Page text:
Desktop Email Has Coalesced

The number of desktop email clients in widespread use appears to be decreasing (although there are many clients available). The increasing use of Webmail interfaces (Gmail, Yahoo, Hotmail/Live, etc.) is arguably an influence on this.

We believe a key reason is that the major platforms all have a first-rate “default” interface, and there is little reason for most people to choose anything else.

  • Mac OS has the excellent — if prosaically named — Mail.
  • Linux has the open source Thunderbird interface, which is now being developed by Mozilla Messaging — a for-profit subsidiary of the nonprofit Mozilla Foundation; its sister company, the Mozilla Corporation, develops the Firefox browser. Thunderbird has a credible core development organization, as well as a wide open source community and a range of associated tools and plugins.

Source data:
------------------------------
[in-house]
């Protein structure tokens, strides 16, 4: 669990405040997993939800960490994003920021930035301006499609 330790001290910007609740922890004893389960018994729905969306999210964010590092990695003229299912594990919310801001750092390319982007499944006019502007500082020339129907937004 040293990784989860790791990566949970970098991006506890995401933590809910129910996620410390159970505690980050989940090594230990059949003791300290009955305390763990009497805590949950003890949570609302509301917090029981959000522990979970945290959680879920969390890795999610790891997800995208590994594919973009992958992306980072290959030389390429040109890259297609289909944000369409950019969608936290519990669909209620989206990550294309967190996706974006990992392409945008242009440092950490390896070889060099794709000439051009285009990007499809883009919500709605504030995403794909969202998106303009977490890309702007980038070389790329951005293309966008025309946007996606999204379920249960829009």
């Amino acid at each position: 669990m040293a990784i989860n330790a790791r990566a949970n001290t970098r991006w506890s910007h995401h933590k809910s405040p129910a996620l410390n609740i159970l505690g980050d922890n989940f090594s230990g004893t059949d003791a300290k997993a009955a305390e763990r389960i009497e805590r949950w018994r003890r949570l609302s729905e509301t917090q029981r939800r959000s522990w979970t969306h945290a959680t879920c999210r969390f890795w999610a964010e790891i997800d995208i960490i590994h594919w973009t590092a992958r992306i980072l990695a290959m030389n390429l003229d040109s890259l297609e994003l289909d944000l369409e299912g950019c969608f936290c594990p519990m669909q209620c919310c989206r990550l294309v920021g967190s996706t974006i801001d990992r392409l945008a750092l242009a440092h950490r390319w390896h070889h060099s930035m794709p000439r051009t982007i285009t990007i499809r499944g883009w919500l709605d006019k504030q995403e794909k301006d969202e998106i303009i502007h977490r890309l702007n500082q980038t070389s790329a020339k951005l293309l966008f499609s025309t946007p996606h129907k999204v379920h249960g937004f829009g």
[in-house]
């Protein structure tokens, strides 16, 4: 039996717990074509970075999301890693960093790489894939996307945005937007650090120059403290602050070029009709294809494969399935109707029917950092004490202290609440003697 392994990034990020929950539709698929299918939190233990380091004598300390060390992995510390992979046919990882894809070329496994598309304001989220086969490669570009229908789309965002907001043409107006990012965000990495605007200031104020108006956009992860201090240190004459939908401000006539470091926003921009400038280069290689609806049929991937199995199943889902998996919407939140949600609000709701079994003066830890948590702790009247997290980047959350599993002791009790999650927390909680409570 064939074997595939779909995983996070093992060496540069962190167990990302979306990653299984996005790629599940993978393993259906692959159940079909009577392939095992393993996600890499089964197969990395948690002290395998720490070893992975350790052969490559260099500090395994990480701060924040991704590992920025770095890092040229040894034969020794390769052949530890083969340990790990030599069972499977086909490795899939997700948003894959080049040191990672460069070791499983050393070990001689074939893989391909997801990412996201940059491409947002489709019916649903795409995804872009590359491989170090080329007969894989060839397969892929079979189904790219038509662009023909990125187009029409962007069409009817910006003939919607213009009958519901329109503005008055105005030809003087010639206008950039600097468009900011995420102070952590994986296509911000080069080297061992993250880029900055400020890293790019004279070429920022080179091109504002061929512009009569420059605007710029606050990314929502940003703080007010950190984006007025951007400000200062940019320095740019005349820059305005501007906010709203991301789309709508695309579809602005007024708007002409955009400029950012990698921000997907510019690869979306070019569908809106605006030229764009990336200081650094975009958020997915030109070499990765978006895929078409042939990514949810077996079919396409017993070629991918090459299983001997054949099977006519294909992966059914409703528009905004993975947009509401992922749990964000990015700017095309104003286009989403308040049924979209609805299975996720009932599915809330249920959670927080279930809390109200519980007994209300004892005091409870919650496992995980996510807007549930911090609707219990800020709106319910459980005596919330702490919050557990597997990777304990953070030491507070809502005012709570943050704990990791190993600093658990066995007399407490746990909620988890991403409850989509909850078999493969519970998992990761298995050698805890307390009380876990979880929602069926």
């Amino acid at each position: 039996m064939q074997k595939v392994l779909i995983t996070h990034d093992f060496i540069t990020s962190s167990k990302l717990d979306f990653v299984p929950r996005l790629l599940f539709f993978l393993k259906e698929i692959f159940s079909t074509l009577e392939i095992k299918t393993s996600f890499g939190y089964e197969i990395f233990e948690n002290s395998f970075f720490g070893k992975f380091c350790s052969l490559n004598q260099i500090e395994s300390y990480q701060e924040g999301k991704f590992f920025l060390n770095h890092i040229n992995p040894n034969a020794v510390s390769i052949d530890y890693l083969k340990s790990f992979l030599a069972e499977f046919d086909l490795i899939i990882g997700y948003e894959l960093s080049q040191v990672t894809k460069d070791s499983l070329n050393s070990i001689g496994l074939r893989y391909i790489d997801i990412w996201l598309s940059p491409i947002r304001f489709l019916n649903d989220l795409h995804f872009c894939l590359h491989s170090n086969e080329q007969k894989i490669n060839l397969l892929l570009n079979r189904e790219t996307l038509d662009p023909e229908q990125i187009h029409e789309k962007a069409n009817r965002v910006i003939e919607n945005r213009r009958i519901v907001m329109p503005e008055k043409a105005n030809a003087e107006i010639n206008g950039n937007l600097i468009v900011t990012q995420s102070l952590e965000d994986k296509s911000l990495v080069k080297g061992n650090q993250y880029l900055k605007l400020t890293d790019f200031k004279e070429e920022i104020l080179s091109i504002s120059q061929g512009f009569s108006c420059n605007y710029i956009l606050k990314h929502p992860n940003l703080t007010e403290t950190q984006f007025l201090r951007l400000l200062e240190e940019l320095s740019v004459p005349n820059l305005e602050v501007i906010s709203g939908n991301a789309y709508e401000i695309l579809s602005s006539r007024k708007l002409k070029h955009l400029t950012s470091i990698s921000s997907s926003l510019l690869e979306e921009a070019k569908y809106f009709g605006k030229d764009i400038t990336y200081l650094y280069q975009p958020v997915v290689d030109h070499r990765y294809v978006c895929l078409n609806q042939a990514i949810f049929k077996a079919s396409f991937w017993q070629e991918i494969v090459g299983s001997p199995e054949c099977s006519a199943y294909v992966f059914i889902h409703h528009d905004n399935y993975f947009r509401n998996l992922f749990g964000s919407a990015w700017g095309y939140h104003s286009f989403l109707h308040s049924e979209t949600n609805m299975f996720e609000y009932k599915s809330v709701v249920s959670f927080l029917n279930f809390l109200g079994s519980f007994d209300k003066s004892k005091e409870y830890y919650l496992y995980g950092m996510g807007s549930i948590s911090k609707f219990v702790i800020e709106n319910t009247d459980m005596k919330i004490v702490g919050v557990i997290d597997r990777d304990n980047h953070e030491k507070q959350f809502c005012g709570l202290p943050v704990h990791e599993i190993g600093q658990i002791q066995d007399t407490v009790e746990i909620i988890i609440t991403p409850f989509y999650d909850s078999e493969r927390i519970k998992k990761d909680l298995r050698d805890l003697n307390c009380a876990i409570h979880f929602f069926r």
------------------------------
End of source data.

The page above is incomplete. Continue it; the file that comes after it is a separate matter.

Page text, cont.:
• Windows has Outlook, which most Windows business users use, but is purchased as an extra. Consumers now have Windows Live Mail, which replaces the older Outlook Express. Thunderbird is a good alternative for business users who do not want to pay for Outlook.

It is likely that this small set of user interfaces will increasingly squeeze out alternatives, as we saw, for example, with Eudora.

Steve Kille, with Richi Jennings

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